Her 85-year-old great-aunt Julia was knocked over by a bus. This bus was travelling slowly, in the right direction. It was Great-Aunt Julia who was, characteristically, walking very fast, in the wrong direction. Great-Uncle Spot fell off a ladder while changing a light bulb. A great-aunt died as a child from eating green apples and another from blowing up a balloon. The author’s great-grandfather died while reading Uncle Vanya and her Uncle Ken, a soldier in Gallipoli, was killed not in action but from a fatal bite of sugar. (Clearly an early casualty of the ‘Sweet Poison’ we’re hearing a lot about now – see davidgillespie.org and www.sarahwilson.com )

Dalton’s Aunts up the Cross is still in print, I’m happy to see – originally Penguin and now a Text Classic – and it would make a great Christmas present. There is not a word wasted, every word is elegant, and nearly every word is funny. Continue Reading Robin Dalton’s exhilarating books – great Christmas presents…

Yellow horses: a story of thwarted ambitions and coming full circle

August 29, 2017 at 8:25 am | Posted in art, creativity, Franz Marc, Living creatively, Writing | 1 Comment
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We wondered why the tulips were taking a long time to come up

Silver needles in my knees

I’ve been working on a book about an abstract artist and having some minor setbacks. First, a previous writing job kept spilling over into the time I wanted to be researching the new, much bigger project. (And this keeps happening. They come back wanting more and I do more because they pay me.) Although shorter and simpler than a PhD, the new project is like a PhD in that if I take even one day off it, it takes about two days to get back down to the deep level of engagement with the subject again that makes the connections come easily and the writing go quickly.

Second set-back: I hurt my knee and spent many hours of many weeks doing physiotherapy Continue Reading Yellow horses: a story of thwarted ambitions and coming full circle…

Flirting with the world – lunch with Robert Dessaix

July 3, 2017 at 1:11 am | Posted in English Language, Leisure, Robert Dessaix | Leave a comment
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Getting the hang of leisure

Robert Dessaix seems like one of the last people in Australia to be qualified to write a book about leisure. He has written many books, he taught Russian at two universities, and he has been a radio presenter for long-running programs. A glance at his achievements gives the impression of an industrious and productive life, possibly one of unremitting toil.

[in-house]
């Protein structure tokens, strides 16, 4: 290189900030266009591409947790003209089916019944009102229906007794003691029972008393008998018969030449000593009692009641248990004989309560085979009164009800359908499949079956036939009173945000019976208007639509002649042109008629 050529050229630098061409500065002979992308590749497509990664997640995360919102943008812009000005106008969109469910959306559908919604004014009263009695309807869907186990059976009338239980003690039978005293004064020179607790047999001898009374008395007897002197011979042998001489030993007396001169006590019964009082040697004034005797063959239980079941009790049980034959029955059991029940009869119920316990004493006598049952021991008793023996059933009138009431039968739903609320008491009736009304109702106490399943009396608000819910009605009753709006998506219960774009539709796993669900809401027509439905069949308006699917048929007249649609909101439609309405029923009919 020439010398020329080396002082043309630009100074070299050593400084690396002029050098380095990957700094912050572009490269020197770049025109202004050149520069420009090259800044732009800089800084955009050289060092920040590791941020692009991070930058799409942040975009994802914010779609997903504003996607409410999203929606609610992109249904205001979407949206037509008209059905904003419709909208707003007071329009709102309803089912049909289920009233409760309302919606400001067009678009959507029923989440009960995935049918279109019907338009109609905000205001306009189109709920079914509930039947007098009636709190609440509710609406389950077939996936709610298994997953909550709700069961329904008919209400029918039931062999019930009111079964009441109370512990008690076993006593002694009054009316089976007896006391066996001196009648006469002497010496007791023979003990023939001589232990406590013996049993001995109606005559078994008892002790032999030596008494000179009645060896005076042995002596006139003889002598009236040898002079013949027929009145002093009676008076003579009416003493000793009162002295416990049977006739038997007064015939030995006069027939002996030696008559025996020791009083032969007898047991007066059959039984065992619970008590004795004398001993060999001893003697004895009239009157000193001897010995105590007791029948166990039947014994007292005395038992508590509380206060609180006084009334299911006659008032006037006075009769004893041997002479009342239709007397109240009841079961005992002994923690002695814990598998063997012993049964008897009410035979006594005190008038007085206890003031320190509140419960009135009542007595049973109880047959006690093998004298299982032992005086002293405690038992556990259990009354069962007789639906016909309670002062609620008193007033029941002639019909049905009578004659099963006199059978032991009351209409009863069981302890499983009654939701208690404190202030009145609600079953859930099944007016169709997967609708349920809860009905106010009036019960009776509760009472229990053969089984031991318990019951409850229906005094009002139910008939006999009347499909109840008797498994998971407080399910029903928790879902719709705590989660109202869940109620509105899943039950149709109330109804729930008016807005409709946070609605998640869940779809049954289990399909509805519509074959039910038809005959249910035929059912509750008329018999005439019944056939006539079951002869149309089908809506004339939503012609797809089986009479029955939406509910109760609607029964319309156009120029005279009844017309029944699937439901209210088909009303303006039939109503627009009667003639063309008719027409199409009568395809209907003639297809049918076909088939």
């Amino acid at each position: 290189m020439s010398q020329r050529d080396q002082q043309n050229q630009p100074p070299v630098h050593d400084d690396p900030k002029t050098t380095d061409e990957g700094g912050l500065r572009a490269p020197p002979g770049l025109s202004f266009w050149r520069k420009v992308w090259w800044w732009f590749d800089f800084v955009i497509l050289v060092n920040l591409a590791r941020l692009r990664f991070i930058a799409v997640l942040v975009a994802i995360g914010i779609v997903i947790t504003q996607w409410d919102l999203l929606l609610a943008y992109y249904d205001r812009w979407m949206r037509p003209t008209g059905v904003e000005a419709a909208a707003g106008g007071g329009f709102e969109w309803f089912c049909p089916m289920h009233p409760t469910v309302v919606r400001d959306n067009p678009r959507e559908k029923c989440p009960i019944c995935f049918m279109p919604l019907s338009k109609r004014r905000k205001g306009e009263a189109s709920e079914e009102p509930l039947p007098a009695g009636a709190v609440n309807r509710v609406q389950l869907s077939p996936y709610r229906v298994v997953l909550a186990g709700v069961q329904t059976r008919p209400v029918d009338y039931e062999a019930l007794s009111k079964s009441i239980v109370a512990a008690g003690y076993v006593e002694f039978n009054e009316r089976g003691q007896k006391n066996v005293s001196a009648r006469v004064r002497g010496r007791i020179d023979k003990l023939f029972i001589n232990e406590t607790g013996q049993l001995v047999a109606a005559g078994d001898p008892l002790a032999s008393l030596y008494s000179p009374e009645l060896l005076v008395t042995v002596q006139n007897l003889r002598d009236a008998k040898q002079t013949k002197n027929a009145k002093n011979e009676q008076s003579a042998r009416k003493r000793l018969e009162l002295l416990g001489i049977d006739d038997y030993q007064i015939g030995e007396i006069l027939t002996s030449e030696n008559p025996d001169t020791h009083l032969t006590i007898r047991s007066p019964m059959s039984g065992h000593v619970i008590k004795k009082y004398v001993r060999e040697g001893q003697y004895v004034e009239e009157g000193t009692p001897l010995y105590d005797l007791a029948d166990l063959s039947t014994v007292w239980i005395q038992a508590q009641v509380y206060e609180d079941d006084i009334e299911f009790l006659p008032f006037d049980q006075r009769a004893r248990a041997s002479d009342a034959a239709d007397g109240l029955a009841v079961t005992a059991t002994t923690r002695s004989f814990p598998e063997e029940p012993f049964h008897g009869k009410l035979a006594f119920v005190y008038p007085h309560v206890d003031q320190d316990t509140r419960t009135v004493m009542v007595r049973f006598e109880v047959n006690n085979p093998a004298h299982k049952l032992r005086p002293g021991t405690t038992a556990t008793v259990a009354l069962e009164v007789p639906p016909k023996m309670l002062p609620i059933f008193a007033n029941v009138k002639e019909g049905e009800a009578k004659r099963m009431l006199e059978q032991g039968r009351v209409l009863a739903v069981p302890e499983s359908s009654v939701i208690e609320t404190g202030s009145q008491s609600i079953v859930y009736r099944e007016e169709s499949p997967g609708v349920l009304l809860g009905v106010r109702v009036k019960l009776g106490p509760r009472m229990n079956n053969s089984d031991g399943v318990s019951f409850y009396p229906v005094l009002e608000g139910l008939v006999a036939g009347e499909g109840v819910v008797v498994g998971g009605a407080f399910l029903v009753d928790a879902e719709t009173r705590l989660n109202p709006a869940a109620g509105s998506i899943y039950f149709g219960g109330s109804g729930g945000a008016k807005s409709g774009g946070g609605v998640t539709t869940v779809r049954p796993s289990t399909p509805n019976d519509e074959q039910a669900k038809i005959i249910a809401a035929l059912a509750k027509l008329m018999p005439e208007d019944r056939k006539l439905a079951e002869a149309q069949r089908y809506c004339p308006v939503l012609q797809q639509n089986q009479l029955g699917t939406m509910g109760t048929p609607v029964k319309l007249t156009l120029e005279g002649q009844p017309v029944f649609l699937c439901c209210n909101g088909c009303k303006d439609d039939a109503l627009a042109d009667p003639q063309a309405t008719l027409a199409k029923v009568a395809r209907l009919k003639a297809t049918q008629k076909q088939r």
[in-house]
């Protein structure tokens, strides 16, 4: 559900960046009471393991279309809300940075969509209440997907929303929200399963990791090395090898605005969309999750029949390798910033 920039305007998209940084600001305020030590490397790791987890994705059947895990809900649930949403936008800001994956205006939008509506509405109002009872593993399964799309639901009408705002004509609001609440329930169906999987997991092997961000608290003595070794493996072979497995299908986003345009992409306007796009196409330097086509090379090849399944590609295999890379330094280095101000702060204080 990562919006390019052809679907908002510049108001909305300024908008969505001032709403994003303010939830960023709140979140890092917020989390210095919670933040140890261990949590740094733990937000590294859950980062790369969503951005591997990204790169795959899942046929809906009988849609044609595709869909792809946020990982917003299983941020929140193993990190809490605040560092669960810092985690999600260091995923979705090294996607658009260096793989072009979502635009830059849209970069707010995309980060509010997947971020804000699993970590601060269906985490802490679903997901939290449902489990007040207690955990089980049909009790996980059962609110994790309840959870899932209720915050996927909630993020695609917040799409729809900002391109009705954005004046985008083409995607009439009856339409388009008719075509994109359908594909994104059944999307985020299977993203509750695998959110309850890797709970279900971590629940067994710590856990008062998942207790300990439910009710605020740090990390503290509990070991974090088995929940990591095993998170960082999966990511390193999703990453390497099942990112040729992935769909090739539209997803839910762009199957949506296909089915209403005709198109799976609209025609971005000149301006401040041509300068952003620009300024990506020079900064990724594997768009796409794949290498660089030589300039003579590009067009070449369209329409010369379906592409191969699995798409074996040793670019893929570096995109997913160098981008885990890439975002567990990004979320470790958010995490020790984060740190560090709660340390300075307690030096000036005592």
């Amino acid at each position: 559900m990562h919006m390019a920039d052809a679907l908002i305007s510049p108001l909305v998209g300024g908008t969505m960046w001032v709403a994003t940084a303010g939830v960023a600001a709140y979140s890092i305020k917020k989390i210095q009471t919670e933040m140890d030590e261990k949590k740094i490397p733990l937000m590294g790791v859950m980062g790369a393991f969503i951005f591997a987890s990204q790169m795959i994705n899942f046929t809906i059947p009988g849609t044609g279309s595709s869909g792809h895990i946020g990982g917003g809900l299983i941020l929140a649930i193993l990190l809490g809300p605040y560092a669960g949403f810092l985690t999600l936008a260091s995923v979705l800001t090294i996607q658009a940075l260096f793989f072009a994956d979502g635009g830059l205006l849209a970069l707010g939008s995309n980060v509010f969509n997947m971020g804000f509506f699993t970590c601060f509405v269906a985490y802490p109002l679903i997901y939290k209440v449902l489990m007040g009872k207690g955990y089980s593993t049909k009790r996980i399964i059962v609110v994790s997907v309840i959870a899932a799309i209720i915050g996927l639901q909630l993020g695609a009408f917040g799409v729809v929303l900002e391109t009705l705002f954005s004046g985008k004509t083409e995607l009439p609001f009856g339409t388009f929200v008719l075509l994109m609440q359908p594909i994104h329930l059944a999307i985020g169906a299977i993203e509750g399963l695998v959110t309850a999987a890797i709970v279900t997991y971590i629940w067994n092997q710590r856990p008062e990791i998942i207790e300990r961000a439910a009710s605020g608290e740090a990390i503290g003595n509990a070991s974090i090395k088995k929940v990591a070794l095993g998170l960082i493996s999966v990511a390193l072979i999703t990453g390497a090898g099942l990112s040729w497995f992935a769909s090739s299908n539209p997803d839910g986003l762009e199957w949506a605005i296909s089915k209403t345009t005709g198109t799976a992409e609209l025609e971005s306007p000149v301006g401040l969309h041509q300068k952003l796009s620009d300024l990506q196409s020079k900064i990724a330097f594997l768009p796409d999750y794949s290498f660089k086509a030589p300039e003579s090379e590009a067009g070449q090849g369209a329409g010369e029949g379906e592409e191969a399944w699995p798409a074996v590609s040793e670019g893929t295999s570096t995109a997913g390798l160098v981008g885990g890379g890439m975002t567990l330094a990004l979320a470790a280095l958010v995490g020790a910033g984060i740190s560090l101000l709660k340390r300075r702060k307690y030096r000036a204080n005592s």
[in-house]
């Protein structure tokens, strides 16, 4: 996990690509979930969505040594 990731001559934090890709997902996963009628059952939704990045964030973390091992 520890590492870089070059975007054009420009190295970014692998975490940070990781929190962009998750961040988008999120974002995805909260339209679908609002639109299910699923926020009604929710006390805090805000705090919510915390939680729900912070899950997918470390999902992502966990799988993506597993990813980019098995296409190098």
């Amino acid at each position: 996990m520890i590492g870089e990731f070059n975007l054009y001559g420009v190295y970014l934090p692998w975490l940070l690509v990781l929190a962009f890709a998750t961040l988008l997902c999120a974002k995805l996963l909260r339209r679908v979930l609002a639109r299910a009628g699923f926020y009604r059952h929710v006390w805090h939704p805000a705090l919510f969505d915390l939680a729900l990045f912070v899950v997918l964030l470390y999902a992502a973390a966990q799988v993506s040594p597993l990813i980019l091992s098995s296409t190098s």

Recently I went to a lunch at Muse bookshop and restaurant  www.muse.com.au  with Robert Dessaix and a few other convivial, interesting people. We ate delectable food, drank good wine and listened to Robert Dessaix talk about the life of leisure and how he came to write a book about it. A copy of it, The Pleasures of Leisure (Knopf, 2017), was included in the very reasonable price of the lunch.

Dessaix admitted that leisure was something he ‘never quite got the hang of’, knowing only how to fill vacant time usefully and productively. In the book he tackles aspects of leisure such as loafing, reading, walking, nesting, travelling, taking siestas and meditating. With the notion of loafing in mind, he reflects on his childhood:

‘I’d never nonchalantly arrived at anything at all (although from an early age, by dint of hard work, I could say “nonchalant” in several languages’ (p. 5).

 Why do words go out of fashion?

Loafing is not a word you hear much these days. It produced in me connotations of disapproval, probably from my mother’s attitude, and loafing was definitely one of her words. The opposite of loafing, in her vocabulary and moral universe, would have been expressed by ‘gumption’, another word we don’t hear much these days. (Why is that?) Continue Reading Flirting with the world – lunch with Robert Dessaix…

Tearing sentences to pieces

June 20, 2017 at 9:00 am | Posted in Tim Ferriss, writers' habits, Writing | Leave a comment
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Schine novel

They May Not Mean To

Your worst fears

According to Tim Ferriss, ‘the worst fears of contemporary men and women are getting fat and getting too many emails.’ Well, no wonder we’re all having anxiety attacks!

The Slow Carb diet in Ferriss’ book The Four-Hour Body should solve the first problem and spending regular time unsubscribing from unnecessary emails will liberate more time to spend on what’s important. Easier said than done, I know!

My subscription to the Literary Review (hard copy plus online) is as important to me as my subscription to the Guardian Weekly. I’d unsubscribe from anything before these. The Literary Review is ‘for people who devour books’ and the editors recently warned me that if I let my subscription expire I’d risk ‘missing out on everything relevant and stimulating in our society’. That kind of chutzpah can only be rewarded; of course I renewed. (Even though it eats up too much time!) Reviews are one page, in plain English and reviewers are clearly chosen, apart from their profound experience relevant to the book’s topic, for their wit and intellectual dexterity. You can subscribe at https://literaryreview.co.uk/

Continue Reading Tearing sentences to pieces…